David Bourget (Western Ontario)
David Chalmers (ANU, NYU)
Rafael De Clercq
Jack Alan Reynolds
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Inquiry 23 (2):187 – 192 (1980)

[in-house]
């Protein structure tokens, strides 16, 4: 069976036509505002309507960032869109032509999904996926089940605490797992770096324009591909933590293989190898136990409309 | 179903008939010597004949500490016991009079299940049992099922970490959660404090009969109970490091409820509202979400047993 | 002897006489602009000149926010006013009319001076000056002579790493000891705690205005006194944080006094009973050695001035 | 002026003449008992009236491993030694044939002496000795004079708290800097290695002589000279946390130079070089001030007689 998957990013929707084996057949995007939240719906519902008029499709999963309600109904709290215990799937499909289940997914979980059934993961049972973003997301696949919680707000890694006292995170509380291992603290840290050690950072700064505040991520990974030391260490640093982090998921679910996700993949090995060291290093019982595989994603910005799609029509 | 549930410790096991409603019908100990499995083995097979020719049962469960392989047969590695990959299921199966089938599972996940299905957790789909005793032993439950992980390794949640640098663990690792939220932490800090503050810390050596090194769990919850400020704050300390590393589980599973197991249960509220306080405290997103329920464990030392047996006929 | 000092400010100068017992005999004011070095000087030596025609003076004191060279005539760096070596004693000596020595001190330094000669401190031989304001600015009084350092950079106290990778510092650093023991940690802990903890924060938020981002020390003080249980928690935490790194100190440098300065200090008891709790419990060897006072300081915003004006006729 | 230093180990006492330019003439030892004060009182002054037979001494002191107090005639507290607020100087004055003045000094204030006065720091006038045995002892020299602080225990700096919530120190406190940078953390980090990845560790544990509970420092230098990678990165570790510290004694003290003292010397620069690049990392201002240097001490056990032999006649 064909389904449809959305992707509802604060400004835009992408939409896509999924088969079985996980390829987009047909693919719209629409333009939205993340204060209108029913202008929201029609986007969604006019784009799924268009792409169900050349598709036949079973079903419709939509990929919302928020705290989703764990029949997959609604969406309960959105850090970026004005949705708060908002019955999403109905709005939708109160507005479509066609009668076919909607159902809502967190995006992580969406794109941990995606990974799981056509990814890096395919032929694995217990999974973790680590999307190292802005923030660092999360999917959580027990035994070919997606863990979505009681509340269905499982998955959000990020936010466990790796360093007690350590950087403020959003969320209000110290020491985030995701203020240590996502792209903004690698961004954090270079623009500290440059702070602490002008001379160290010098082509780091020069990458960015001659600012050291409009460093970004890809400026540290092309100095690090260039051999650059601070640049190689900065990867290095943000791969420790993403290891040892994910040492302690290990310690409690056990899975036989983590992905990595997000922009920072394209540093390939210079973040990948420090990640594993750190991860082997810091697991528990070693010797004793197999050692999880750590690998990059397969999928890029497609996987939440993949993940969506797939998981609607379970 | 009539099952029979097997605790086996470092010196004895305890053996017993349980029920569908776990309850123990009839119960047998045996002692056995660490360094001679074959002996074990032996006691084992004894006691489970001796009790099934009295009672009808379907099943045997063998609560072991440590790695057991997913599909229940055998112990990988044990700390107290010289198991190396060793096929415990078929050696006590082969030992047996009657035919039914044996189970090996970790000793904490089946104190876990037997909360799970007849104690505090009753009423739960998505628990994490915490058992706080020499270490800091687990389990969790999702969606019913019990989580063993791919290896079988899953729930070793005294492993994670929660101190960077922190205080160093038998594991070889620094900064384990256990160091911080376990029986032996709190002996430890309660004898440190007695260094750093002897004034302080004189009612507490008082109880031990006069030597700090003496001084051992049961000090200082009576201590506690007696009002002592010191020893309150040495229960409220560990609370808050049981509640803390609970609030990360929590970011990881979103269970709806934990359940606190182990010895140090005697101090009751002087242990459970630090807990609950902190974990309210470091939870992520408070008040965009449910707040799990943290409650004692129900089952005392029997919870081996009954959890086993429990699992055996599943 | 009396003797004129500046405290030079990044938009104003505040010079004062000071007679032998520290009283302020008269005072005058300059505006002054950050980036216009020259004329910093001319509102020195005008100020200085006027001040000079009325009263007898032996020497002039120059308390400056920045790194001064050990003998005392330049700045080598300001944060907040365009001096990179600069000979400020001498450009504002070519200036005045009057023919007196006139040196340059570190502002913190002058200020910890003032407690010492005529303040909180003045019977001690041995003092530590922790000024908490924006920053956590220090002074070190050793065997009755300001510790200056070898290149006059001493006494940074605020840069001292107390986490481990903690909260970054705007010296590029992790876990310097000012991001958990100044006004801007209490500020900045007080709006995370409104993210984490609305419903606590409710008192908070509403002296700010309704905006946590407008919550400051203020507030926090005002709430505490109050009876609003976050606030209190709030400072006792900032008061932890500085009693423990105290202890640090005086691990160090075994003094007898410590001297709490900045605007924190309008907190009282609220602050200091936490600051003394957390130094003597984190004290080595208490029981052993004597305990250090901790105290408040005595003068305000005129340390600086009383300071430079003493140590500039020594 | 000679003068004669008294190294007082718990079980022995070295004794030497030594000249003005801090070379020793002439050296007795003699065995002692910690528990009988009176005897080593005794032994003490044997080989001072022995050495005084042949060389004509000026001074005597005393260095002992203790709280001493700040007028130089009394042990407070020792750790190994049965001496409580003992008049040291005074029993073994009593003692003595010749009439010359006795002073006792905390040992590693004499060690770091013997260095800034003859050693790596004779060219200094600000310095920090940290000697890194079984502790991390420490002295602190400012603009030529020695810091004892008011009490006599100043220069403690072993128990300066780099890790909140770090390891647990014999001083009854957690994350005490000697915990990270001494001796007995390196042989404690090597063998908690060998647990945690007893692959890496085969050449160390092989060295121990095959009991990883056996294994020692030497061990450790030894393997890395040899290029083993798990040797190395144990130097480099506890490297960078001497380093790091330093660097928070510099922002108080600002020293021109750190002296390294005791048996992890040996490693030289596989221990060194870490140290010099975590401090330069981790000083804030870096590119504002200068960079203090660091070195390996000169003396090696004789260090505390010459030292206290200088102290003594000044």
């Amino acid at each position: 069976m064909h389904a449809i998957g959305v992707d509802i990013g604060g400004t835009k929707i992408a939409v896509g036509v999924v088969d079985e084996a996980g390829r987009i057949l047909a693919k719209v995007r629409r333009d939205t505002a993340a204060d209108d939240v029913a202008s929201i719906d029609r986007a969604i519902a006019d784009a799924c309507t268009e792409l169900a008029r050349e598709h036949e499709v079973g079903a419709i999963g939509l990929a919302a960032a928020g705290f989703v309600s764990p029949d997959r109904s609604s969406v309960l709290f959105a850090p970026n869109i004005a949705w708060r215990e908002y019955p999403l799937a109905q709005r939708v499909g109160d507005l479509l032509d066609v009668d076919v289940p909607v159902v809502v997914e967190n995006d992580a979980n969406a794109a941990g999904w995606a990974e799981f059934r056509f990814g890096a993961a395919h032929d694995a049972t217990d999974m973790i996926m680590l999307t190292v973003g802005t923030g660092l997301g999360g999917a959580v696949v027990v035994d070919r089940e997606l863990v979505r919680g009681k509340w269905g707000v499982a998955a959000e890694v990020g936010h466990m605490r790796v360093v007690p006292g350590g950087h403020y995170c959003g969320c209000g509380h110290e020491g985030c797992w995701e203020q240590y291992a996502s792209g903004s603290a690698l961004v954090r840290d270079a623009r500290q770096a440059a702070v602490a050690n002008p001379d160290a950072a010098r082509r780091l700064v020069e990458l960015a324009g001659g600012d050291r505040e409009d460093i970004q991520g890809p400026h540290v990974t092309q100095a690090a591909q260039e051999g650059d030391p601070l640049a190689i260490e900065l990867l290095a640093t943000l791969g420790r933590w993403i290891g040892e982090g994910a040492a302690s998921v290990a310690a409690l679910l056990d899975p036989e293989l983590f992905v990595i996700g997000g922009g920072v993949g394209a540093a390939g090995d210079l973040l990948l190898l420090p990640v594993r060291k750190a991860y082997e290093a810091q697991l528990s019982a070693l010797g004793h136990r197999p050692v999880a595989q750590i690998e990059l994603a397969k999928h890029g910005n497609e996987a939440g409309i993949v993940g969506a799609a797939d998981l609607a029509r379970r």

If social relations often require the choice of a cooperative solution to a prisoners' dilemma, we must ask how people generally solve the games. Three possible devices are that those who choose non-cooperative strategies get a bad reputation and so learn to be cooperative, that people are taught by parents that non-cooperators have unhappy lives, or that an official can be paid a salary to make the cooperative choice. By analyzing erotic love and marriage, and why people try to do their jobs, it is suggested that these devices result in people often solving prisoners' dilemma games without being conscious of them. How then do these structures that 'have the function' of solving prisoners' dilemmas get created and maintain themselves? It is suggested that Deweyan consciousness, existing only when structural strains or unsolved games create personal problems, is adequate to explain many such functional structures.
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